The new Two-Room Flexi Scheme got a modest reception on the first day of the Housing Board sales exercise yesterday, with the high supply remaining well in excess of demand.
In this Build-To-Order (BTO) exercise, two-room flexi units make up almost 30 per cent of flats offered and are located in five of six towns available, said National Development Minister Lawrence Wong. "This will help ensure a broad range of options and locations to meet demand," he said in a Facebook post yesterday.
As of 5pm yesterday, there were 364 applicants for 2,093 two-room flexi units available, a ratio of about one applicant to every five units.
But experts still expect strong demand for the two-room flexi scheme, which merges and replaces the previous two-room flat and studio apartment schemes.
Units come in two sizes - 36 sq m and 45 sq m - and are available on 99-year leases or, on short leases of 15 to 45 years for eligible buyers aged 55 and above.
ERA Realty key executive officer Eugene Lim expects short leases to be popular, noting that many older buyers "had requested for more flexible leases".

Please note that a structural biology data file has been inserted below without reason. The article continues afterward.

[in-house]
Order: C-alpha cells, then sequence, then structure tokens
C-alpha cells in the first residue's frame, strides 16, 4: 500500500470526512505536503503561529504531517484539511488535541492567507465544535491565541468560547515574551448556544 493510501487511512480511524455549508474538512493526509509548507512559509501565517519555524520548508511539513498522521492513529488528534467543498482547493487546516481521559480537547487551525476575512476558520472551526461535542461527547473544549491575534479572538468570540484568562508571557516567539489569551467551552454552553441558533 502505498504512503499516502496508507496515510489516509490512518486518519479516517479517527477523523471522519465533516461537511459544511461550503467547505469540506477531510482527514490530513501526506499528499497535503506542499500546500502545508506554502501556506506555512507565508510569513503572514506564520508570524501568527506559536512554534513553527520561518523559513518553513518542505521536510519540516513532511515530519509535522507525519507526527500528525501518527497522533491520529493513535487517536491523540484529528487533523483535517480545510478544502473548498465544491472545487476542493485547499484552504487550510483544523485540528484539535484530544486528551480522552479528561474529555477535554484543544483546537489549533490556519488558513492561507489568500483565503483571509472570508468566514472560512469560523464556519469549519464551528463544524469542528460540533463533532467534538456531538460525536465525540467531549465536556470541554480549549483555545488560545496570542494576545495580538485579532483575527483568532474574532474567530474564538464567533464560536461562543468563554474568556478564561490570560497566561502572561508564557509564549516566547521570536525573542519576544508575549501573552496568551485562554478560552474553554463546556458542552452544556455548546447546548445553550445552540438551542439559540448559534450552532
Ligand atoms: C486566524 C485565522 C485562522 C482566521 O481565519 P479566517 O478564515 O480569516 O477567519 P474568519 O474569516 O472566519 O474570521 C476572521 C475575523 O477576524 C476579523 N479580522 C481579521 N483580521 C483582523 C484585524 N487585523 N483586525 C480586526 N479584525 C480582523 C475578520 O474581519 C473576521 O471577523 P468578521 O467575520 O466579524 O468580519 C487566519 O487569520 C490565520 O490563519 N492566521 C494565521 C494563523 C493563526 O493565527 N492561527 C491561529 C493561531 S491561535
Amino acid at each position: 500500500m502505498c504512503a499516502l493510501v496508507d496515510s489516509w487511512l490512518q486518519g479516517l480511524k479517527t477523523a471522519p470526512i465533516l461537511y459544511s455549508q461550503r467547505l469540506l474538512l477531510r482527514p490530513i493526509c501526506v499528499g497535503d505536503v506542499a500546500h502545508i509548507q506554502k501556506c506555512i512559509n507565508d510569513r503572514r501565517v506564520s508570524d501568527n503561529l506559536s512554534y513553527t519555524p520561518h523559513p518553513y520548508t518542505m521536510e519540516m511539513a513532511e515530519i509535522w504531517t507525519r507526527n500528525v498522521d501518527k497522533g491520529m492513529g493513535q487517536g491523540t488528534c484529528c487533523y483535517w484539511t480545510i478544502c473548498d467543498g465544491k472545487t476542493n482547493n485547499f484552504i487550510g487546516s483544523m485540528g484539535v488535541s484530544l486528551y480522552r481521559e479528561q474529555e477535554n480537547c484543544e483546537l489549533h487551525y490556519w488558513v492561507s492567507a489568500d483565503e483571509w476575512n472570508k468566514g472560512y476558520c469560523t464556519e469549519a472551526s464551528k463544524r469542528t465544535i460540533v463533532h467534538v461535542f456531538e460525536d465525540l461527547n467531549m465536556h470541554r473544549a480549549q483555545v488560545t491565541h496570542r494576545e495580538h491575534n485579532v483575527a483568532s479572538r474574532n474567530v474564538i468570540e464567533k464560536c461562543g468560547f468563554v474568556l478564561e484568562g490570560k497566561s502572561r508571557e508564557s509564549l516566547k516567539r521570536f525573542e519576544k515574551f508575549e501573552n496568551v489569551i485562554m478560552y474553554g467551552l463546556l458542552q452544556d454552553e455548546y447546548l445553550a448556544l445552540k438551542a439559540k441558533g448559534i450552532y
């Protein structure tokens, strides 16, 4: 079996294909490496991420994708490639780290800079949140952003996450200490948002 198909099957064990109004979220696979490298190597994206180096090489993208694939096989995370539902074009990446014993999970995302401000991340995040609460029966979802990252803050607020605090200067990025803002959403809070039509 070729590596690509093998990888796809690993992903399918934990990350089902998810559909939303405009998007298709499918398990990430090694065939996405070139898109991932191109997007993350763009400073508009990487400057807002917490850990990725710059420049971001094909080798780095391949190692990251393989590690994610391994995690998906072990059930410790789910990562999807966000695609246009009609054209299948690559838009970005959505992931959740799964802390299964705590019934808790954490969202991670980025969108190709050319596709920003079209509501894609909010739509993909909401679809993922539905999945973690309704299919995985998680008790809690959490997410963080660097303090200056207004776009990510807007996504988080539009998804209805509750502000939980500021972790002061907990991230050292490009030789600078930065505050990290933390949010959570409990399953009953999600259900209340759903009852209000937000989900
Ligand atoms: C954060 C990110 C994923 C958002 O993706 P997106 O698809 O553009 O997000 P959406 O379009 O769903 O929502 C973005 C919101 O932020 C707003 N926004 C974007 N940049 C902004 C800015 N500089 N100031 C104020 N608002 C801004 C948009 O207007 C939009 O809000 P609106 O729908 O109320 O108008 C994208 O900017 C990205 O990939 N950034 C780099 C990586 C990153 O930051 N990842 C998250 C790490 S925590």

For BTO two-room flexi units, at least 40 per cent - subject to a minimum of 100 units - are for the elderly. Half of this quota is set aside for buyers of flats near their current home or married child, under the new Senior Priority Scheme.
In the concurrent Sale of Balance Flats (SBF) exercise, two-room flexi units make up more than one in five of the 5,350 flats on offer. These include 442 units to be sold on either a 99-year lease or a short lease, and another 776 that are sold on a short lease only and come with elderly-friendly fittings.
While singles have been able to buy two-room flats in non-mature estates in BTO exercises since July 2013, this is the first time they can buy flats in SBF exercises, too.
In BTO launches, after setting aside flats for the elderly, half of the remainder is set aside for non-elderly singles. In SBF exercises, only 5 per cent of the remainder is reserved for singles.
Retiree Violet Seow, 69, is eyeing a 30-year-lease SBF flat in either Woodlands or Yishun. She said: "The shorter lease makes it more affordable for people like me who are not working and have no more money going into our Central Provident Fund."
This article was first published on November 18, 2015.
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